Last summer there was a flower festival at Eymet (pronounced as French ‘aimer’), one of the Dordogne area’s picturesque bastide (fortified) towns. We thought the decorations were quite striking against the background of the old buildings.
Limeuil is just one of those pretty little Dordogne villages. notable for its dramatic location overlooking the confluence of the rivers Dordogne and Vézère. The bridge over the river Dordogne was asking for something to feature crossing over. The cyclists were first to appear. (Featured image.)
Next came the walkers.
And finally, a horse and rider.
I wasn’t quick enough to capture the 2CV!
On a long journey by French autoroute, we’d detoured into Chatellerault to eat lunch by the river Vienne. Something about the pattern of weeds under the water surface caught my eye, resulting in this photograph, taken quickly but long forgotten, until I eventually caught up with the backlog.
At least, I think that’s what it was!
Seen at Aubeterre sur Dronne.
Accidental beauty of a tidy collection of 21 boats.
This rather striking bracket fungus is, I think, a giant polypore, found recently in a wood in Surrey.
Here are a few more brackets seen recently. Identification is difficult, despite having the Collins Fungi Guide!
St Jacques, Aubeterre
The church of St Jacques at Aubeterre sur Dronne is a typical pilgrimage church on one of the routes through France to Compostella in northern Spain, approached by a long climb up through the village from the river Dronne. Romanesque simplicity is the keynote, remarkably beautiful.
I passed through many similar churches over 20 years ago, as I followed the route from Vezelay to Compostella in our motorcaravan. The basic plan is the same.
Enter, there is no one there, you find a haven of peace, the atmosphere shared with so many thousands of pilgrims since the 12th century. Profoundly moving to tarry awhile, part of that historical stream of seekers.
The tradition of pilgrimage lives on, not only in the so-called Christian world. Yet so many today appear to have forgotten about the interior dimensions of life, focusing only on the external – money, business, science, technology, politics, war… Yet the interior journey is the true journey of life – how we deal with the challenges thrown up by the external, how we learn from it and grow…
I should add that Aubeterre is perhaps better known for its Church of Saint Jean, an underground, Monolithic church built into huge caves in the rock of the hillside – also well worth a visit.
Aubeterre is in Nouvelle Aquitaine, France’s largest region, administered from Bordeaux.
Along the French rivers Loire and Vienne are quite a few castles/chateaux that make good use of reflections on the slow moving waters. Those at Chinon and Amboise are particularly striking after it’s fallen dark – a great time for a walk with the camera.
If you’ve seen the Amazon Prime series Bosch, this will remind you of the introductory scenes.
Featured image shows a bridge at Amboise.
What on earth is that butterfly doing on that jam buttee, I mused to myself, as I munched into my own. Then she-who-knows-a-lot-about-butterflies got really excited. It’s a PURPLE EMPEROR! Well, yes I did wonder if that might not be correct – it doesn’t look very purple, does it? But then apparently it is a female, and they aren’t purple.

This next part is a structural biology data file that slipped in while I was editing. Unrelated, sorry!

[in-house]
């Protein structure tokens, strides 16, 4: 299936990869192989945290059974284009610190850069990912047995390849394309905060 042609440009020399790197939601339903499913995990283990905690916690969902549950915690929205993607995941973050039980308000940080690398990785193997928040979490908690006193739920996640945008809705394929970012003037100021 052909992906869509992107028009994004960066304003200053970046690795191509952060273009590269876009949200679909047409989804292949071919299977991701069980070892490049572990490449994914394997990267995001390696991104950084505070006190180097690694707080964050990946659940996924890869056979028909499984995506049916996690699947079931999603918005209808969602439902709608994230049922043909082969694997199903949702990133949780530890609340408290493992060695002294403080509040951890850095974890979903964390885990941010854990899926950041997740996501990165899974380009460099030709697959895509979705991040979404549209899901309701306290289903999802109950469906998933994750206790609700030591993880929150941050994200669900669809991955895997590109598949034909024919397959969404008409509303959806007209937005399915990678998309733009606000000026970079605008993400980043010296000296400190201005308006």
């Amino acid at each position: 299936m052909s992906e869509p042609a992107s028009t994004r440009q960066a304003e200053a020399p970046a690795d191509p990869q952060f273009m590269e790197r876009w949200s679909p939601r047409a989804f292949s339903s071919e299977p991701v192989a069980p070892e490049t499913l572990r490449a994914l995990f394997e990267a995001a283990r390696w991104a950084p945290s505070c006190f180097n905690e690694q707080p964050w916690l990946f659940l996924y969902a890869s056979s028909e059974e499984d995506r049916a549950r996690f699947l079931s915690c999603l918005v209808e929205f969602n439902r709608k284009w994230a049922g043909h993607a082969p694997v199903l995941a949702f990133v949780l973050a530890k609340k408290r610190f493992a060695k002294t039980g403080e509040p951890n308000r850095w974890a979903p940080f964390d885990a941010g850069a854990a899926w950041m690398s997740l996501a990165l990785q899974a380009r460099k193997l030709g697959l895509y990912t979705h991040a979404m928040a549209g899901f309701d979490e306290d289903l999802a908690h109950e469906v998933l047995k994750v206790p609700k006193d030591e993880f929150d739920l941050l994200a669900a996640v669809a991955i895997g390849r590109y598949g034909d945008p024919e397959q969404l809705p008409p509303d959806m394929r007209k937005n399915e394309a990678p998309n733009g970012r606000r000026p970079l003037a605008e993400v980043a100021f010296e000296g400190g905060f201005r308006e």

Now, purple emperors usually swan around in the treetops and only come down to eat dung and rotting fruit – unlike most butterflies they don’t go for flowers and their nectar. So this was a most unusual event, and the females are even rarer than the males.
She stayed there awhile, sucking up jam, mostly with wings closed. They almost opened once.
Not a great shot, but then it is the first purple emperor I’ve ever knowlingly seen!
I double checked the jam – it was certainly not rotten.
Regular readers will be aware of my penchant for spectacular sunsets. How about this one over the fields at Neufchatel en Bray in September.
Move in closer and it keeps on giving.
Carpenter bee 2
It took a beautiful sunny day after a cloudy period, and out came the carpenter bees that had apparently disappeared in one of our favourite haunts, in the Dordogne region of France.
Because of their short mouth parts, these bees are most suited to quite open flowers.
What a wonderful contrast to these bright red flowers, and I never ceased to be amazed at just how furry are the bodies of many insects.
Covid-19 in England and France
Having recently spent a few weeks in France, I can confidently say that the experience of life is currently very different from that in England. This is simply because the way that the covid-19 pandemic is being managed differently in the two countries.
France was easy to visit in September, all that was required was to demonstrate double-vaccinated status using the NHS app. To return to England we had to take two covid tests, one in France and one in England (now it is just the one in England) – despite the fact that the French covid statistics were much lower than the UK rate. So English measures are apparently more strict, but actually less effective.
While in France we never felt in great danger from covid-19, simply because mask wearing is widespread, and public spaces such as restaurants require either proof of double vaccination (the NHS app is accepted) or proof of a recent covid test. It became apparent that this is policed by the restaurants themselves, as we witnessed the exclusion of someone whose test had expired just a couple of hours before.
Returning to England, we were shocked by the low level of mask wearing and lack of social distancing in public after ‘freedom day’, particularly at large social events where no vaccine passport is required. For the clinically vulnerable and the elderly, this has now created a two-tier society where these groups are effectively excluded from many forms of social discourse.
The current daily rate of new cases is now below 5000 in France and over 40000 in England, which does suggest that the French ‘control’ approach is keeping the virus under much better control than the English ‘hands off’ approach.